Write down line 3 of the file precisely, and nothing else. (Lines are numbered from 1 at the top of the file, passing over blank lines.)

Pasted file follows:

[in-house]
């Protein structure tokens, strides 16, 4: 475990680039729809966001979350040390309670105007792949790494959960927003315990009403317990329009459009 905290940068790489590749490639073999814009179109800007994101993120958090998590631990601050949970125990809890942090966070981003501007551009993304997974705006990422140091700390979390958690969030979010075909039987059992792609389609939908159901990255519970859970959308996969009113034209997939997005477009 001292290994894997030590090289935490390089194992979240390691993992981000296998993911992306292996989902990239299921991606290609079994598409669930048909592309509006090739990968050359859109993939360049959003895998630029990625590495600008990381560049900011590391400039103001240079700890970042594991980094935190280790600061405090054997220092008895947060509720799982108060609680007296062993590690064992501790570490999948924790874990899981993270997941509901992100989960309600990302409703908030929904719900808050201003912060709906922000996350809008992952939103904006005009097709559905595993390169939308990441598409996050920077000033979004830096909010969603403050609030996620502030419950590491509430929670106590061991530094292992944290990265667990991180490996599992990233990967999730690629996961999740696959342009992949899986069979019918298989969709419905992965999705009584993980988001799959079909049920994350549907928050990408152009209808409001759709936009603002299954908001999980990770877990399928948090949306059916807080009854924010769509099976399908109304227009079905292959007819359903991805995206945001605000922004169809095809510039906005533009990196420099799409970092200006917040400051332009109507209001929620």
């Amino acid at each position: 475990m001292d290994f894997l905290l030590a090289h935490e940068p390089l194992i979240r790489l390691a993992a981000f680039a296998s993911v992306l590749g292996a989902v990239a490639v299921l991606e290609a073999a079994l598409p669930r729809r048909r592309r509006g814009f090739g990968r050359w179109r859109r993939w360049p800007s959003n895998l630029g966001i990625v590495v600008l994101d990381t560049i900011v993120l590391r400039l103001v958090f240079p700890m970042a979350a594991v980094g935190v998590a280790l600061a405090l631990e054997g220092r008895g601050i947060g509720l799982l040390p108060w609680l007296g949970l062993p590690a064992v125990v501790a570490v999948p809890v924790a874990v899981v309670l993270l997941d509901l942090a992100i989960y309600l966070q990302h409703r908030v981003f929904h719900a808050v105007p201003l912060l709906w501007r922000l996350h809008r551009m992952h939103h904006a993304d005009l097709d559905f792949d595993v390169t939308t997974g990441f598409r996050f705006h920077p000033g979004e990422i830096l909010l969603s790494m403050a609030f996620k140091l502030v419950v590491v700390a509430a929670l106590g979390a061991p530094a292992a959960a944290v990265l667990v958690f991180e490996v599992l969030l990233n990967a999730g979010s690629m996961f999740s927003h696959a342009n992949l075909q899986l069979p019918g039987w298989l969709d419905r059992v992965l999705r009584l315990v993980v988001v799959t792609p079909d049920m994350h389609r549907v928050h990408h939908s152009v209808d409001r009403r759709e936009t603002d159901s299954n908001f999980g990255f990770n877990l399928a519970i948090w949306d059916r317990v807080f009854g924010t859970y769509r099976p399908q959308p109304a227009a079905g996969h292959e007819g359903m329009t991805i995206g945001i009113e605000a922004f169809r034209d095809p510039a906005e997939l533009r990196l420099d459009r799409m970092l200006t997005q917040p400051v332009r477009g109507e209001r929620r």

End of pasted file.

């Amino acid at each position: 475990m001292d290994f894997l905290l030590a090289h935490e940068p390089l194992i979240r790489l390691a993992a981000f680039a296998s993911v992306l590749g292996a989902v990239a490639v299921l991606e290609a073999a079994l598409p669930r729809r048909r592309r509006g814009f090739g990968r050359w179109r859109r993939w360049p800007s959003n895998l630029g966001i990625v590495v600008l994101d990381t560049i900011v993120l590391r400039l103001v958090f240079p700890m970042a979350a594991v980094g935190v998590a280790l600061a405090l631990e054997g220092r008895g601050i947060g509720l799982l040390p108060w609680l007296g949970l062993p590690a064992v125990v501790a570490v999948p809890v924790a874990v899981v309670l993270l997941d509901l942090a992100i989960y309600l966070q990302h409703r908030v981003f929904h719900a808050v105007p201003l912060l709906w501007r922000l996350h809008r551009m992952h939103h904006a993304d005009l097709d559905f792949d595993v390169t939308t997974g990441f598409r996050f705006h920077p000033g979004e990422i830096l909010l969603s790494m403050a609030f996620k140091l502030v419950v590491v700390a509430a929670l106590g979390a061991p530094a292992a959960a944290v990265l667990v958690f991180e490996v599992l969030l990233n990967a999730g979010s690629m996961f999740s927003h696959a342009n992949l075909q899986l069979p019918g039987w298989l969709d419905r059992v992965l999705r009584l315990v993980v988001v799959t792609p079909d049920m994350h389609r549907v928050h990408h939908s152009v209808d409001r009403r759709e936009t603002d159901s299954n908001f999980g990255f990770n877990l399928a519970i948090w949306d059916r317990v807080f009854g924010t859970y769509r099976p399908q959308p109304a227009a079905g996969h292959e007819g359903m329009t991805i995206g945001i009113e605000a922004f169809r034209d095809p510039a906005e997939l533009r990196l420099d459009r799409m970092l200006t997005q917040p400051v332009r477009g109507e209001r929620r």